Feeling bored?

Reframe boredom as a force for good

Sep 1, 2018 · 4 min read

I feel bored.

You must have felt bored at some point, too, no? I think boredom comes with the human condition. We live, and sometimes we have things to live for, and sometimes, we forget to notice those things and there find ourselves in idle discontent.

Sometimes it can be hard to feel bored. Who has time to be bored? ‘Ain’t nobody got time for that!’ People who work full-time, commute part-time, and have families or friends to tend to in their off-hours, it can be hard for boredom to slip in. But when it does creep in, what do we do?

The truth is boredom can be hard to deal with. And I think it can be even harder to talk about than depression, which I feel has become easier in recent times to discuss. But what about boredom? Because boredom can be perceived as a privilege, it can be all the harder to discuss, even confront.

But boredom is not just hard to talk about, it’s harder to deal with. Not because it’s hard for reasons we control; it’s hard because we can’t control it. Boredom is an unwanted force that usurps our attention and disables our mental facilities. It envelops us, all of us, and as a result, we experience time slower.

Boredom can be better characterized as a kind of anxiousness. Think of it as a DDoS attack on our attention, pivoting us from being concerned about things that matter to epitomizing a lack of concern for all things, matter-some or not. I suspect most of us without our work and friends are doomed to boredom.

So what do we do?

How do we deal with boredom?

Here’s what I can offer. When experiencing an unwanted emotion, whether loneliness, depression, boredom––whatever negative, unwanted emotion, imagine the countless times upon which these emotions have visited humans across all time and space.

These emotions are ancient.

These emotions are human.

And these emotions have and will continue to drive our species.

With the context that we don’t experience such emotions in isolation, rather, we as a species experience these emotions, it can therefore become so much easier to reframe the question of ‘How do I deal with boredom?’ to ‘What can I do to help others with their boredom?’.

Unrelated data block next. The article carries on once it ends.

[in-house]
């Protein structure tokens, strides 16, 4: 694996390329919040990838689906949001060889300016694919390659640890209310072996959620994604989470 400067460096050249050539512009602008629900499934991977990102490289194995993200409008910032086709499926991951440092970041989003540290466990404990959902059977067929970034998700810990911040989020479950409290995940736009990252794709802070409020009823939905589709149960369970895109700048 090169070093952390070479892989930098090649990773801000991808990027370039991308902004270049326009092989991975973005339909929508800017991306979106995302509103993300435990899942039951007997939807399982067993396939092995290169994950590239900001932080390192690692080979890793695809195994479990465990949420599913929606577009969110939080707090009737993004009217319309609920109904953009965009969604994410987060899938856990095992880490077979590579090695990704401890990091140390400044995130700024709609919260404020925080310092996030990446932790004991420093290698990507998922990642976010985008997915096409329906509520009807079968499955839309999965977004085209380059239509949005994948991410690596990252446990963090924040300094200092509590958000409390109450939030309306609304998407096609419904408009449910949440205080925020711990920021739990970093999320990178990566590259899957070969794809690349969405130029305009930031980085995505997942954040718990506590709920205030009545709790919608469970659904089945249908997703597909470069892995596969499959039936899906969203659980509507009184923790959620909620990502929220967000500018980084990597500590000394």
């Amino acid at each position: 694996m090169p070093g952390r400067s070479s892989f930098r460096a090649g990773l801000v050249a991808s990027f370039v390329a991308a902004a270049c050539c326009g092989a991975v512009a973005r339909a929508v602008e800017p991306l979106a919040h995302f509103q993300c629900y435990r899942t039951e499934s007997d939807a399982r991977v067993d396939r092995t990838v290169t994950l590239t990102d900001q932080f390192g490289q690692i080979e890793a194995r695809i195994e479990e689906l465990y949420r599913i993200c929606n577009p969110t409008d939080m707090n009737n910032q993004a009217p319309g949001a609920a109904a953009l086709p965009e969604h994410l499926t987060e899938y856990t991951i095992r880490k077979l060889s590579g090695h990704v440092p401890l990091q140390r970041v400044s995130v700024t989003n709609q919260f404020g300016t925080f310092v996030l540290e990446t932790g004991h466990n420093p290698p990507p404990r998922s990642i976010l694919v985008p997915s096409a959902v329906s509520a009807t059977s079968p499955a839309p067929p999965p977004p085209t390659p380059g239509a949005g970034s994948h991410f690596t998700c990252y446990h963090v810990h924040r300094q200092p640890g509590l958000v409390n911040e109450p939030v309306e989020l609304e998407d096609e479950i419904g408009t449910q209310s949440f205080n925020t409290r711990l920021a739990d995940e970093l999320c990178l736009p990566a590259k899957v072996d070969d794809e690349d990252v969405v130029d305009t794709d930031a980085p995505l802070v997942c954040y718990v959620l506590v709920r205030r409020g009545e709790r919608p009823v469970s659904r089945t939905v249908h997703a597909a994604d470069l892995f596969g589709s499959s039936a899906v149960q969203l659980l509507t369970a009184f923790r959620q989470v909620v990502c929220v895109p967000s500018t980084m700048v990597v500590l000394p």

Recognizing we share these unfortunate visitors can be more empowering than how disempowering these emotions are. I argue, in this context, we can again regain control because we are not our emotions. Our emotions––however, for better and for worse, have designed us.

But we too are also designers.

And we can intervene.

Of all the common miracles our brains provide us, one of the most astonishing miracles is that we can re-contextualize a problem; we can re-contextualize an emotion. In programmatic terms, this could be understood as error-handling. Don’t believe me?

Listen to a song.

Now listen to it 50 times.

Does it make sense (that some of us) can listen to the same song 50 times without feeling bored if it speaks to an emotion? Well, it shouldn’t, because the music itself is a kind of purposeful reprogramming we seek. Hell, people go to concerts to do this en masse. What (good) music does is it surrounds us, like a friend, with unwavering courage to confront an emotion. Even if it’s just all in our heads.

Using that same power, what if when we experience a negative emotion, we instead focus on the countless times those emotions have been visited upon our species. These numbers would break the upper limits of a float64. But we can also arm ourselves with the cognizance that we––as members of this species––are doomed to experience such emotions.

And that’s OK.

That’s what makes it OK.

Understand that humans are inseparable from emotions. And those who cannot feel emotions are often characterized as inhumane. You are not special for having said emotions, but empowering oneself to think for and about others is special. And using the miracle between our temples to regain control over ourselves, and to share that same power to help others is not just special, it’s also human.

Because we can do good for ourselves, we can do good for others.

In the era of the internet, I think we should find more outlets and mediums to recognize and support each other as human. We’re all screwed up, but we’re still capable of greatness. Distributing our attention and care for others is one such behavior we can exercise to help.

Don’t just be bored. Be fed up with the incalculable amount of times boredness, and all the other distasteful emotions, has visited our species. Think about someone else––the whole species, goddammit! I hope that in writing this, I’ve inspired someone, somewhere, to re-contextualize their boredom as a force for good.

Thanks for reading.

Please share if this made an impact.

Some videos I thought about in writing this:


Written by


Thinking about distributed education and how to leverage tech to help others create economic freedom for themselves. @username_ZAYDEK 🐦

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